Amid French Revolution turmoil, an ambitious, unknown artillery captain takes his first stride toward greatness.
How did Napoléon Buonaparte rise so rapidly from Corsican outsider to emperor of France? It is one of history’s most beguiling questions, one that has prompted legions of authors faced with a lifetime’s worth of facts and myths to write whole shelves of explanatory volumes.
One key episode in Napoléon’s early military career unfolded in the port city of Toulon in the fall of 1793. Following a counterrevolutionary Royalist victory, the city was occupied by a combined British, Spanish, Neapolitan and Piedmontese force, including a fleet under Vice Adm. Samuel Hood. Republican General Jean François Carteaux’s army arrived in September to undertake a siege of Toulon.
Carteaux’s chief of artillery was wounded in the early fighting, and as fortune, fortuitous timing and excellent political connections would have it, a well-trained young artillery captain named Buonaparte was available. In taking charge of a chaotic and maladministered military force, Napoléon took his first serious command—and his first steps on the path to power.
The town of Toulon was on the verge of revolt. In the summer of 1792, the Jacobin club of Toulon had gained control of the municipality through violence and intimidation. One year later, however, the tide had turned. In what amounted to a bloodless coup, disaffected bourgeois, riding on the wave of discontent caused by Jacobin policies, won a popular majority in the district sections and welcomed “persecuted patriots” from the rest of the region. It was part of a tide of reaction sweeping the Midi.
On Feb. 1, 1793, the [National] Convention voted, unanimously, to declare war on Britain. The British government, it has to be said, left the French little choice: shipments of grain and raw material to France had been halted the previous December; and in January 1793, [British Prime Minister William] Pitt [the Younger] expelled the French envoy to London. The British responded in the only way they could to a declaration of war: by mobilizing the Royal Navy and by putting its considerable financial resources behind the Continental coalition. From this time on until Waterloo and the end of the conflict with France—a period sometimes referred to as the final phase in the second Hundred Years’ War—Britain bankrolled all the anti-French coalitions, providing considerable subsidies to all its allies to keep their armies in the field. As for the navy, it attacked French merchantmen on the high seas, blockaded French ports and seized a number of French colonies.
All of this explains what the British were doing in Toulon, but Buonaparte’s presence was due more to one of those chance occurrences that would later convince him that Fate had reserved a special place for him. The revolutionary army commanded by Carteaux had received the order to reduce the rebel city of Toulon. Carteaux was the son of a sergeant major who had lost his leg during the Seven Years’ War, in Hanover, and who died of his wounds at the hospital of the Invalides in Paris. Carteaux had donned the military uniform at the age of 9. He was first a dragoon, then a foot soldier, but he turned to portrait painting when he left the army in 1779. One of his paintings, which represents Louis XVI on a horse, earned him the sum of 6,000 livres.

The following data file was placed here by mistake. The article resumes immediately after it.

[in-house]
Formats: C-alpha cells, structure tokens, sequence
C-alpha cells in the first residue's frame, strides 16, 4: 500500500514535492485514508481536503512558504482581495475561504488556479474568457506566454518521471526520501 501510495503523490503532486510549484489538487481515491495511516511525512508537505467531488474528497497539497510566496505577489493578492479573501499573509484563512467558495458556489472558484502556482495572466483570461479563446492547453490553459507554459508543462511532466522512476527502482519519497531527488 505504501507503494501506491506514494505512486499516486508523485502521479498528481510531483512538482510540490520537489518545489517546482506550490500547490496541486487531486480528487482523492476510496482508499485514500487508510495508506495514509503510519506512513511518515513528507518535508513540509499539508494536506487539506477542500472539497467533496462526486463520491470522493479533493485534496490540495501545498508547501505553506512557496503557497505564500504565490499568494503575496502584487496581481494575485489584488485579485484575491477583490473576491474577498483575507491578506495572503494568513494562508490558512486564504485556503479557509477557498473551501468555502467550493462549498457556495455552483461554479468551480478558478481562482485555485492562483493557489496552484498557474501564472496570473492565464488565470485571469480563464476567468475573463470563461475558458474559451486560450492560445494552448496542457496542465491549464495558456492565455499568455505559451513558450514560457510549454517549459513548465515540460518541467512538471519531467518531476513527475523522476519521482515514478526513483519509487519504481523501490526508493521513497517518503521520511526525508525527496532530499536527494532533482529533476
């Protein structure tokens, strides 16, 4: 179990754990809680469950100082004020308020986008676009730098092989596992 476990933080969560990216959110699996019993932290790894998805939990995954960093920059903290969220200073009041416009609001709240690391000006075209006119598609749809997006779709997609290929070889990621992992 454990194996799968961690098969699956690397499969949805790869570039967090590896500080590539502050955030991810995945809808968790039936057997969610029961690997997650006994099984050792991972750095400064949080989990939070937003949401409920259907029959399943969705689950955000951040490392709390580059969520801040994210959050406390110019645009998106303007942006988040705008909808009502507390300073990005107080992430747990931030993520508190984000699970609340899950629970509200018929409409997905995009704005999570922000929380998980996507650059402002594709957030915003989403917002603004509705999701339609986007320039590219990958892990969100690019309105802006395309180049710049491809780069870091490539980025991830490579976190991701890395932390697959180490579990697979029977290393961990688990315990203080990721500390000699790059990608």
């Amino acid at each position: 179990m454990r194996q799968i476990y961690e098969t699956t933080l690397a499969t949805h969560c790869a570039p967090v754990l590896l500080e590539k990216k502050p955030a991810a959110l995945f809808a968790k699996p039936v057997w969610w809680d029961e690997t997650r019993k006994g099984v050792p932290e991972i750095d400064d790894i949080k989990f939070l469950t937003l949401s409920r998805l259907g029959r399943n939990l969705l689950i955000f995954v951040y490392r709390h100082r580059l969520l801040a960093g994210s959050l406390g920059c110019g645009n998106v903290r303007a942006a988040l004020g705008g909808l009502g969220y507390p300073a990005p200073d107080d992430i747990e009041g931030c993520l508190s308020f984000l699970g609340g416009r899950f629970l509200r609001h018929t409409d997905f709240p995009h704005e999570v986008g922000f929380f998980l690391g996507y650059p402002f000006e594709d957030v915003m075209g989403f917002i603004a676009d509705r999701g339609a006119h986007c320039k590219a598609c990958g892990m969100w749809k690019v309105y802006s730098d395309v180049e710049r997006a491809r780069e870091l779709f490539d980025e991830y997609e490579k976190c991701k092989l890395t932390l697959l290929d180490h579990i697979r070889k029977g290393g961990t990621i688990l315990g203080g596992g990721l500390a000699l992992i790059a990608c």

With the outbreak of Revolution, though, he sided not with the monarchy but with the revolutionaries. He was named lieutenant in the national gendarmerie, storming the Tuileries with his men on Aug. 10, 1792, in defense of the popular cause. He was eventually sent to the Army of the Alps and was later used against the Federalists, whom he easily defeated, claiming that he had pre vented the Federalists from Lyons and Marseilles from joining up. It was this feat that gave him an unwarranted reputation. He was, in fact, a vain, proud man with little military competence.
On September 7, Carteaux’s army managed to take a village called Ollioules, a few miles from Toulon. In the process, however, a man was killed and two others were wounded, including the commander of the artillery, Captain [Elzéar-Auguste Cousin de] Dommartin. Dommartin had to be replaced and by a man who, according to the expression used by the representatives-on-mission, was distinguished and full of talent. At that time (September 16), Buonaparte was in Nice, where he paid a visit to his friend, compatriot and protector, [Convention deputy Antoine Christophe] Saliceti. Saliceti, convinced that Buonaparte was the man for the job, offered him the position without even bothering to consult the generals in command. Buonaparte accepted on the spot. “Chance has been wonderful to us,” wrote Saliceti. “We stopped Citizen Buonaparte, a learned captain who was on his way to the Army of Italy, and we ordered him to replace Dommartin.” Saliceti knew what he was talking about. He had been present during Carteaux’s initial attack on Toulon and complained that neither the general nor his entourage had “the least understanding of either the men they led, or of military machines, or of their effects.” It was great good luck that one of the two representatives keeping watch over operations at Toulon was Corsican and knew Buonaparte.